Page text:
According to the Proportion of Our Faith

According to the Proportion of Our Faith

Sometimes we hear dedicated Christians criticizing the believers in other denominations. I am convinced that this is not pleasing to our Lord. I remember my own experience and marvel at the way the Lord ministered to me through people of different denominations.

Back in 1954, I desperately needed a mentor, so my merciful Father supplied my need through a lovely elderly lady that was totally dedicated to the Baptist faith. She faithfully came to my home daily and witnessed to me of the work of the cross. I knew Christ was my Savior before I ever met this precious soul, but I could not believe for my personal salvation. My husband’s aunt had convinced me that the scriptures taught that I could not be saved because my husband had been divorced before we were married. My Baptist friend persuaded me that Yahweh did love me and utterly compelled me to turn to Christ. She left me the option of being rude to a sincere caring friend or turning to Christ, which had been my heart’s-cry for as far back as I could remember. I am so indebted to this precious soul.

I stayed in the Baptist church less than three months, for I needed more. My heart was hungry for Spirit-energy, and my physical body was deteriorated and ready to die; I needed a physical healing. That particular group did not believe in, or supply, that need. I moved on and they stayed there to convince other hungry hearts to accept salvation.

I moved to a small mining town and attended a local Pentecostal group. My immediate need was met through the fellowship and support I found on the Pentecostal realm. My faith was strengthened as I communicated with people that believed the scriptures that taught us to accept divine healing. Their acceptance supported my conviction that it was real, and I received the healing power of Christ in my body. In that realm of light, I also received the baptism of the Holy Spirit.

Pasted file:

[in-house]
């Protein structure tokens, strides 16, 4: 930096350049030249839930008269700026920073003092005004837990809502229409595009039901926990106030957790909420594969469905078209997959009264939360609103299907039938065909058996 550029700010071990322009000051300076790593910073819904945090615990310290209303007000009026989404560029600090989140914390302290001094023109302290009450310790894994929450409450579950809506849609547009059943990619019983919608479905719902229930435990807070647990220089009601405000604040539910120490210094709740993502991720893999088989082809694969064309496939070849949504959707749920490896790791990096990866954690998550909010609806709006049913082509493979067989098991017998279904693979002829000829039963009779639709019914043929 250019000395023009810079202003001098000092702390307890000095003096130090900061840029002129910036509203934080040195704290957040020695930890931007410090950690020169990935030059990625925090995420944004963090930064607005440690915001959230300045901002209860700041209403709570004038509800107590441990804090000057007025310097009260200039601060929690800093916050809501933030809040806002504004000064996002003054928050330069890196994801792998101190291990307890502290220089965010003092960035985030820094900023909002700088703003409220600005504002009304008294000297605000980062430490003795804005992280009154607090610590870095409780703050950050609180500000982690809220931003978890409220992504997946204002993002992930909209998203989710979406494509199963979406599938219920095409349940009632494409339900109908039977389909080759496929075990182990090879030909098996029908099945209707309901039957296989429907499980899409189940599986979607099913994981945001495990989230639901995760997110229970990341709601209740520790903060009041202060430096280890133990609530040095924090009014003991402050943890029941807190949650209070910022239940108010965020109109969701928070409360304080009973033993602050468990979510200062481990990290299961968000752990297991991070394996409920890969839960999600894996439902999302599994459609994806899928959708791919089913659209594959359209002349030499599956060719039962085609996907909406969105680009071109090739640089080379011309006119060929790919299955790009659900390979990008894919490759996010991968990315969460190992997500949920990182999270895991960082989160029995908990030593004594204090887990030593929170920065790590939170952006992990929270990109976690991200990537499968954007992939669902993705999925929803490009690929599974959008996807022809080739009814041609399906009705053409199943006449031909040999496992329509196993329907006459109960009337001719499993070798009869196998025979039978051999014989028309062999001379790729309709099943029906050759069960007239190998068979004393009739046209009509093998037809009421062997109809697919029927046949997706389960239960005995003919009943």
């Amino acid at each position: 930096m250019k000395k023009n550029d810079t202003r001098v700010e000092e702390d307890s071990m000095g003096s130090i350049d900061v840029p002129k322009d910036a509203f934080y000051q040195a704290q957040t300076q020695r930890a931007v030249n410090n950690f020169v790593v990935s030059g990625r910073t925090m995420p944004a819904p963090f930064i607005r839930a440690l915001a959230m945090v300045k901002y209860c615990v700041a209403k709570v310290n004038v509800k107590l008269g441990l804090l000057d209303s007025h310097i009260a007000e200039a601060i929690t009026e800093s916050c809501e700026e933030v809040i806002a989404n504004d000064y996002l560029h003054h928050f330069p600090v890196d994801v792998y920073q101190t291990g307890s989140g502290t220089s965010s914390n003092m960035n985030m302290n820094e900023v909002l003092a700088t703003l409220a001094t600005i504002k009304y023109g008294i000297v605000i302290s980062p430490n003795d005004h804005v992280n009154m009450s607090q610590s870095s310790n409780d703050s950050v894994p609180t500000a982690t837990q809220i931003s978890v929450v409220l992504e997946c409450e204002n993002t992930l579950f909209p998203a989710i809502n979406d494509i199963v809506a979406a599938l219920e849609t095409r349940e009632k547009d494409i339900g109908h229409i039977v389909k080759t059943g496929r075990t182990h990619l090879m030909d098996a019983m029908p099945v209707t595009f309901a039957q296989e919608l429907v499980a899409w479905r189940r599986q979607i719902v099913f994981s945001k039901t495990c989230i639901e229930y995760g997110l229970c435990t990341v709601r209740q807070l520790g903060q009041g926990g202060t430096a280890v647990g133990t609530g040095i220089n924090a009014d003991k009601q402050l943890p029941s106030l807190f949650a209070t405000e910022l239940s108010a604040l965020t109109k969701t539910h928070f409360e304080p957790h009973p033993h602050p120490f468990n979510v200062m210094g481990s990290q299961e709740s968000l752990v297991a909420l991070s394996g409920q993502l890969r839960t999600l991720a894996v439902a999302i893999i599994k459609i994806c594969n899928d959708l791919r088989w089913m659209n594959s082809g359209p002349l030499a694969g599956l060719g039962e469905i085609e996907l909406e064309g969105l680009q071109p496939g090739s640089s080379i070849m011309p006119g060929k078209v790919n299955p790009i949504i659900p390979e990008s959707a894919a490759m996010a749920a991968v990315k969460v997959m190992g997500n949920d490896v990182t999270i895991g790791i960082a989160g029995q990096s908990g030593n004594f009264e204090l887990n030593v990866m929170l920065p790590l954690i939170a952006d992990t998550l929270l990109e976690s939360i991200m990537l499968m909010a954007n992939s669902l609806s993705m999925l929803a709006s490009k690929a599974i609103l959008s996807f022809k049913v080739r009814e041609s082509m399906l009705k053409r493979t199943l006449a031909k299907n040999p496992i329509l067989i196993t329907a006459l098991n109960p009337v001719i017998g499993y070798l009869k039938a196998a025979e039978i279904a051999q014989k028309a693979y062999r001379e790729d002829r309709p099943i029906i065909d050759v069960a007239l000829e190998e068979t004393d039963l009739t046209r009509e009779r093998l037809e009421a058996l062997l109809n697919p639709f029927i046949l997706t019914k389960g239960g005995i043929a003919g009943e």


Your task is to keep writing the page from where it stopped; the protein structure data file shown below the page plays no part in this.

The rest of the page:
I was soon forced to move on into deeper water. Again I left my mentors behind to minister the light they could see. It has been many years and many revelations ago, and I still embrace the light that my Baptist mentor gave me. I am as persuaded of the redemptive work of the cross today, as she was back then.

My Pentecostal mentors eventually rejected me, but I still embrace the truth I received from them. I am thoroughly convinced I will never outgrow my need for the Holy Spirit, the ministry, and spiritual gifts through the ministering body. I will always agree with them that we should live a clean dedicated and holy life. I am filled with that same Spirit that I received in the Pentecostal realm. They believed in worshiping the Lord, prayer, and fasting. The scriptures were there for me to see. But I saw a greater light breaking through my dark clouds, and I had to answer the call to deeper truth.

As my light increased, I found myself continuously making choices that caused rejection and broken fellowship with those who did not choose to look deeper. If they are content to stand in their position, to minister and push others up another step, they deserve honor for their work.

I am convinced that I am indebted to my former mentors for the precious labor they bestowed upon me. I once believed things I do not now believe, for I had never heard many of the revelations that I now believe. When a man came into the congregation that I was overseeing and spoke of a second chance salvation, I was careful to refute his statement to my congregation after he left, and I never invited him back. I still do not agree with his doctrine, but I certainly see a need for growth and development beyond this age. I do not teach a second chance doctrine since I do not teach a “first chance” salvation. Our salvation did not come by chance; it came by the redeeming blood of the Son of Yahweh.